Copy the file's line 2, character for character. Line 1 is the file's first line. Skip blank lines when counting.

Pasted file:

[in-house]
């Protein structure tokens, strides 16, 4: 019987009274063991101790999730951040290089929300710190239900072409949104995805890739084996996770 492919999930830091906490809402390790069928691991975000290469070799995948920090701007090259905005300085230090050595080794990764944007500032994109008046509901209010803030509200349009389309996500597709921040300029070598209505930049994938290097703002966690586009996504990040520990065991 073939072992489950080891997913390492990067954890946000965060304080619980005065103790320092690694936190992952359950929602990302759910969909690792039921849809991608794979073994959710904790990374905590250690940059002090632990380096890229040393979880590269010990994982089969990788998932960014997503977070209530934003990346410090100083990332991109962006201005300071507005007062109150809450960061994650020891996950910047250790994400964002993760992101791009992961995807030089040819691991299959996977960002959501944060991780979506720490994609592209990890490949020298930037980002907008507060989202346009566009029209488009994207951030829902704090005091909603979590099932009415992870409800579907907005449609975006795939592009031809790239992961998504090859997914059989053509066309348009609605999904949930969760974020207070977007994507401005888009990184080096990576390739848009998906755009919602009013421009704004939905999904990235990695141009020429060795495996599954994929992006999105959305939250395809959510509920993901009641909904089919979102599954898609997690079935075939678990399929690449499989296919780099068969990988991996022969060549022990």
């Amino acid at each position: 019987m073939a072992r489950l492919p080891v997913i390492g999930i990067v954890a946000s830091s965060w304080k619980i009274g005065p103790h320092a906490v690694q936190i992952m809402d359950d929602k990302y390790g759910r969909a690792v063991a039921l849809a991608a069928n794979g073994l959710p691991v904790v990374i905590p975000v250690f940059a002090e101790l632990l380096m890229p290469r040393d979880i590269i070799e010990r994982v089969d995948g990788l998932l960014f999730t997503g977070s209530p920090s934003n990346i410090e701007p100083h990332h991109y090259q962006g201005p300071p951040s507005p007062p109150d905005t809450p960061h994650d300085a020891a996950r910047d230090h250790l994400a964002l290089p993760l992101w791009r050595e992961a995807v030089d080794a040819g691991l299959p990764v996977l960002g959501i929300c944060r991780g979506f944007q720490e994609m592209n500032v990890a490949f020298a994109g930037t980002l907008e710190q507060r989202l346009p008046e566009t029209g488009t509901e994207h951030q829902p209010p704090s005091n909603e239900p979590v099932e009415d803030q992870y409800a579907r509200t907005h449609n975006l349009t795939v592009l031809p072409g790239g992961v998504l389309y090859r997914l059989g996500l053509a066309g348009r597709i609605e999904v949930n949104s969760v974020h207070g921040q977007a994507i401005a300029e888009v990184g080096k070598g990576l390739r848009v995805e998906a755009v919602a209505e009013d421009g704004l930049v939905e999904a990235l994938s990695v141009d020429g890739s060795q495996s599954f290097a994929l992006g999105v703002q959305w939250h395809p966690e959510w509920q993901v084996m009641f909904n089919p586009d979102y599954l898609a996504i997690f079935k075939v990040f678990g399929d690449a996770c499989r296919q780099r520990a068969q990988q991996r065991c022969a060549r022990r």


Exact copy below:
């Protein structure tokens, strides 16, 4: 019987009274063991101790999730951040290089929300710190239900072409949104995805890739084996996770 492919999930830091906490809402390790069928691991975000290469070799995948920090701007090259905005300085230090050595080794990764944007500032994109008046509901209010803030509200349009389309996500597709921040300029070598209505930049994938290097703002966690586009996504990040520990065991 073939072992489950080891997913390492990067954890946000965060304080619980005065103790320092690694936190992952359950929602990302759910969909690792039921849809991608794979073994959710904790990374905590250690940059002090632990380096890229040393979880590269010990994982089969990788998932960014997503977070209530934003990346410090100083990332991109962006201005300071507005007062109150809450960061994650020891996950910047250790994400964002993760992101791009992961995807030089040819691991299959996977960002959501944060991780979506720490994609592209990890490949020298930037980002907008507060989202346009566009029209488009994207951030829902704090005091909603979590099932009415992870409800579907907005449609975006795939592009031809790239992961998504090859997914059989053509066309348009609605999904949930969760974020207070977007994507401005888009990184080096990576390739848009998906755009919602009013421009704004939905999904990235990695141009020429060795495996599954994929992006999105959305939250395809959510509920993901009641909904089919979102599954898609997690079935075939678990399929690449499989296919780099068969990988991996022969060549022990």